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Minimal Tiny I2C Routines

6th June 2018

This article describes a set of minimal I2C routines for ATtiny processors. They allow any ATtiny processor with a hardware USI to act as an I2C Master and connect to I2C peripherals. As an example of their use I've designed a digital clock circuit based on an ATtiny85 connected to an I2C RTC module and driving an I2C 7-segment display:

I2CClock.jpg

A simple I2C clock based on an ATtiny85 using the TinyI2C routines.

The main difference between these routines and most other Tiny Wire libraries is that these don't use buffers, so have minimal memory requirements, and don't impose a 32-byte limit on transmissions.

Introduction

I've named these routines TinyI2C for two reasons: to distinguish them from the existing TinyWire libraries, such as the one included in Spence Konde's ATTiny Core, and to emphasise that these routines don't follow the Arduino Wire library naming conventions.

In addition, these routines differ from the Tiny Wire library routines in the following ways:

Low memory requirements

These routines don't use buffers, reducing their RAM requirements to a couple of bytes. The standard Wire libraries use 32-byte send and receive buffers requiring 64 bytes, which isn't such a problem on the ATmega chips, but on an ATtiny85 this is a significant part of the available RAM.

I've always been puzzled about why the standard wire libraries use 32-byte send and receive buffers, and I haven't been able to find an answer to this on the web. As far as I can see there's no need for buffering as the I2C protocol incorporates handshaking, using the ACK/NACK pulses.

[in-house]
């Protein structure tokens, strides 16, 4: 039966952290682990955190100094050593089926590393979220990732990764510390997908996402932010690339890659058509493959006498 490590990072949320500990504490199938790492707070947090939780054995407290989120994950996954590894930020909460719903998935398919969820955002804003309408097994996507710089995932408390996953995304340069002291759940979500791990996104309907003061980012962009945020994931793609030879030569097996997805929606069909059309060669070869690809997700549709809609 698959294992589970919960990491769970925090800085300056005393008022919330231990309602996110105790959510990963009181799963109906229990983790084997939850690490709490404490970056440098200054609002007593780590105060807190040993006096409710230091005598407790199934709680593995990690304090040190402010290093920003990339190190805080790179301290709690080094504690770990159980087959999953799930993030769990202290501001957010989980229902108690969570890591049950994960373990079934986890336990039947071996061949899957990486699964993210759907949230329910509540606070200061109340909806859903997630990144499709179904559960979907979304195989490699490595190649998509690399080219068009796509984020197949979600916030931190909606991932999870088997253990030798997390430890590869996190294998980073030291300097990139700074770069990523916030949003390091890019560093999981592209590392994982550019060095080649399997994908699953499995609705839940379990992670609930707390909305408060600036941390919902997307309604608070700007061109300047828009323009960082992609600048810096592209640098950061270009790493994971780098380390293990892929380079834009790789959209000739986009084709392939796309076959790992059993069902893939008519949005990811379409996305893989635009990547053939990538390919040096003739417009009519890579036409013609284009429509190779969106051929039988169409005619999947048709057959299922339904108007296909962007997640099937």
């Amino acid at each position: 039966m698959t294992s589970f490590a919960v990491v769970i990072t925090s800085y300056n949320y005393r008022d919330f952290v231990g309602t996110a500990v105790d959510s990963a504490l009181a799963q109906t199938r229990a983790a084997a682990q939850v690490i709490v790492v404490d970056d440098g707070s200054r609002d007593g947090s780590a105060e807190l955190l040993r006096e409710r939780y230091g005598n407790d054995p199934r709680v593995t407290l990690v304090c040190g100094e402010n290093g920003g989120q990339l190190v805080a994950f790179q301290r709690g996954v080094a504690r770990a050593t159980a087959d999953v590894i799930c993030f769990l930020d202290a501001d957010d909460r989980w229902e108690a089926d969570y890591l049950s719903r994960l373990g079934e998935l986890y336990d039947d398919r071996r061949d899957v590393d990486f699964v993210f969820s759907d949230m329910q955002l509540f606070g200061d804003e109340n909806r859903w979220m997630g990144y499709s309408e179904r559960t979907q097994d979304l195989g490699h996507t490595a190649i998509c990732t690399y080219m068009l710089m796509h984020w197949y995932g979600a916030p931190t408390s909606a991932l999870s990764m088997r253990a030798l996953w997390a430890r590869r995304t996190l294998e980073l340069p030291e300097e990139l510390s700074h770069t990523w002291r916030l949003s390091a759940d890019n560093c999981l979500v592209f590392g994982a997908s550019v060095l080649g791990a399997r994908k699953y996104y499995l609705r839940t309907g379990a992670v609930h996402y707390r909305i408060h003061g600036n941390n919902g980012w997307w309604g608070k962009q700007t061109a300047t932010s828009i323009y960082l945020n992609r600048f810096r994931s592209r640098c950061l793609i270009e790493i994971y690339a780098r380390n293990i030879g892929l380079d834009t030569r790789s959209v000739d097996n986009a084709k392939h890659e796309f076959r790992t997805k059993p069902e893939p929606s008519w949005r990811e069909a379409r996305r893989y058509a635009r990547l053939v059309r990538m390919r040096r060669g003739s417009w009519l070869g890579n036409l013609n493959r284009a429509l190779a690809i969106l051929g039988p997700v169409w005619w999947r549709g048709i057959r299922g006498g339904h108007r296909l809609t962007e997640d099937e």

Unlimited transmission length

These routines don't impose any limit on the length of transmissions. The standard Wire libraries limit the length of any transmission to 32 bytes. This isn't a problem with many I2C applications, such as reading the temperature from a sensor, but it is a problem with applications such as driving an I2C OLED display, which requires you to send 1024 bytes to update the whole display. 

Flexible read

These routines allow you to specify in advance how many bytes you want to read from an I2C peripheral, or you can leave this open-ended and mark the last byte read. This is an advantage when you don't know in advance how many bytes you are going to want to read.

Compatibility

Although so far I've only tested these routines on a couple of ATtiny chips, they should support all ATtiny chips with the USI peripheral, namely:

  • ATtiny25/45/85
  • ATtiny24/44/84
  • ATtiny261/461/861
  • ATtiny87/167
  • ATtiny2313/4313
  • ATtiny1634

These routines are based on the code described by Atmel Application Note AVR310 [1].

Description

Here's a description of the Minimal Tiny I2C routines:

TinyI2C.start(address, type)

Starts a transaction with the slave device with the specified address, and specifies if the transaction is going to be a read or a write. It returns a true/false value to say whether the start was successful.

The type parameter can have the following values:

  • 0: Write to the device.
  • 1 to 32767: Read from the device. The number specifies how many reads you are going to do.
  • -1: Read an unspecified number of bytes from the device.

If type is specified as -1 you must identify the last read by calling TinyI2C.readlast() rather than TinyI2C.read().

TinyI2C.write(data)

Writes a byte of data to a slave device. It returns a true/false value to say whether the write was successful.

TinyI2C.read()

Returns the result of reading from a slave device.

TinyI2C.readLast()

Returns the result of reading from a slave device and tells the slave to stop sending. You only need to use TinyI2C.readlast() if you called TinyI2C.start() or TinyI2C.restart() with type set to -1.

TinyI2C.restart(address, type);

Does a restart. The type parameter is the same as for TinyI2C.start().

TinyI2C.stop()

Ends the transaction. 

Examples

Writing to a slave

Writing to a slave is straightforward: for example, to write one byte:

TinyI2C.start(Address, 0);
TinyI2C.write(byte);
TinyI2C.stop();

Reading from a slave

The Minimal Tiny I2C routines allow you to identify the last byte read from a slave in either of two ways:

You can specify the total number of bytes you are going to read, as the second parameter of TinyI2C.start(). With this approach TinyI2C.read() will automatically terminate the last call with a NAK:

TinyI2C.start(Address, 2);
int mins = TinyI2C.read();
int hrs = TinyI2C.read();
TinyI2C.stop();

Alternatively you can just specify the second parameter of TinyI2C.start() as -1, and explicitly identify the last TinyI2C.read command by calling TinyI2C.readlast():